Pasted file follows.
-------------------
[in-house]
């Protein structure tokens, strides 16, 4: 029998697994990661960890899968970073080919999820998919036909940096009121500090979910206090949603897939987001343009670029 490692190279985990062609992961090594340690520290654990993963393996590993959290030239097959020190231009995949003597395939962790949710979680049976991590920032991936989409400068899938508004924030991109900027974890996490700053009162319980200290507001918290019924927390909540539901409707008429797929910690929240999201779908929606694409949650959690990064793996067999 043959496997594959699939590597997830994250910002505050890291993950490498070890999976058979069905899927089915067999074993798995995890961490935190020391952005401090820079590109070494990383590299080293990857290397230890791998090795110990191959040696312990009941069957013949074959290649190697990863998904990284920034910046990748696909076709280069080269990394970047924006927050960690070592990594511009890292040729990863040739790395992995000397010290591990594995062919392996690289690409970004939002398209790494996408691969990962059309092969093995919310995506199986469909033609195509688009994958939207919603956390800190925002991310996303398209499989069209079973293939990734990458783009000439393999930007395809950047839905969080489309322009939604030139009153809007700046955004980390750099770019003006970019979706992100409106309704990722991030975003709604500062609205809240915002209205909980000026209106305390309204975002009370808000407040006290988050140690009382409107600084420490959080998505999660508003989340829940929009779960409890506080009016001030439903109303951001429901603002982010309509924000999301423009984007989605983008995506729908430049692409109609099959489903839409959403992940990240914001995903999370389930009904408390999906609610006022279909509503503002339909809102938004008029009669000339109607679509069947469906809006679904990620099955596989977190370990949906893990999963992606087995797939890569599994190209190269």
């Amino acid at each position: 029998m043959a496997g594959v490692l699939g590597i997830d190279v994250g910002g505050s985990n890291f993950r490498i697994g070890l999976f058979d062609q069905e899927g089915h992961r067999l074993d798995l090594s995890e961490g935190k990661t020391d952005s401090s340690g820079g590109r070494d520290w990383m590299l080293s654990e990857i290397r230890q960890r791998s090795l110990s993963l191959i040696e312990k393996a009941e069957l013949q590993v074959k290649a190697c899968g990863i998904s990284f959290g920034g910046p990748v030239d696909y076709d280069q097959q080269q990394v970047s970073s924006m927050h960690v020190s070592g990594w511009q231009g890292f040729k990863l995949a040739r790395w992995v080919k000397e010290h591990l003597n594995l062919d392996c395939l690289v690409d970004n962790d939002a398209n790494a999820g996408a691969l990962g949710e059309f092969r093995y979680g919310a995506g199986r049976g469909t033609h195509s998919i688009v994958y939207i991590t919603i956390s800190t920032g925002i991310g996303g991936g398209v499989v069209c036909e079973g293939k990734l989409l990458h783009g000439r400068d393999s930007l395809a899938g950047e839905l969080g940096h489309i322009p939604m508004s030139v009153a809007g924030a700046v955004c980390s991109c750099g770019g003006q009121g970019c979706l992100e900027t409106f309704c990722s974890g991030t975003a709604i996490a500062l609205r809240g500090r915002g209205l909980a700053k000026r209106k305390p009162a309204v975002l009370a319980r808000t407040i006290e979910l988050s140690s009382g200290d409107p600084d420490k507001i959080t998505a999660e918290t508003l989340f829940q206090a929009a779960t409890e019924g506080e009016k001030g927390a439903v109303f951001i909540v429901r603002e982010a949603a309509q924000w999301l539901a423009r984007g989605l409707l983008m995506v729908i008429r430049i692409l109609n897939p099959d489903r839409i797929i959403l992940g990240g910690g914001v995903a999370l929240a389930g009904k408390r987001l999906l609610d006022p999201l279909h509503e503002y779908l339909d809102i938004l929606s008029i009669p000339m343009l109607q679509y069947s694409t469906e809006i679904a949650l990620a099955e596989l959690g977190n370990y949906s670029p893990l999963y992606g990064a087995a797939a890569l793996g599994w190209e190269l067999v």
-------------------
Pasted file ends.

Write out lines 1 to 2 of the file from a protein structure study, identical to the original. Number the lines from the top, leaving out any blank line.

[in-house]
């Protein structure tokens, strides 16, 4: 029998697994990661960890899968970073080919999820998919036909940096009121500090979910206090949603897939987001343009670029 490692190279985990062609992961090594340690520290654990993963393996590993959290030239097959020190231009995949003597395939962790949710979680049976991590920032991936989409400068899938508004924030991109900027974890996490700053009162319980200290507001918290019924927390909540539901409707008429797929910690929240999201779908929606694409949650959690990064793996067999 043959496997594959699939590597997830994250910002505050890291993950490498070890999976058979069905899927089915067999074993798995995890961490935190020391952005401090820079590109070494990383590299080293990857290397230890791998090795110990191959040696312990009941069957013949074959290649190697990863998904990284920034910046990748696909076709280069080269990394970047924006927050960690070592990594511009890292040729990863040739790395992995000397010290591990594995062919392996690289690409970004939002398209790494996408691969990962059309092969093995919310995506199986469909033609195509688009994958939207919603956390800190925002991310996303398209499989069209079973293939990734990458783009000439393999930007395809950047839905969080489309322009939604030139009153809007700046955004980390750099770019003006970019979706992100409106309704990722991030975003709604500062609205809240915002209205909980000026209106305390309204975002009370808000407040006290988050140690009382409107600084420490959080998505999660508003989340829940929009779960409890506080009016001030439903109303951001429901603002982010309509924000999301423009984007989605983008995506729908430049692409109609099959489903839409959403992940990240914001995903999370389930009904408390999906609610006022279909509503503002339909809102938004008029009669000339109607679509069947469906809006679904990620099955596989977190370990949906893990999963992606087995797939890569599994190209190269």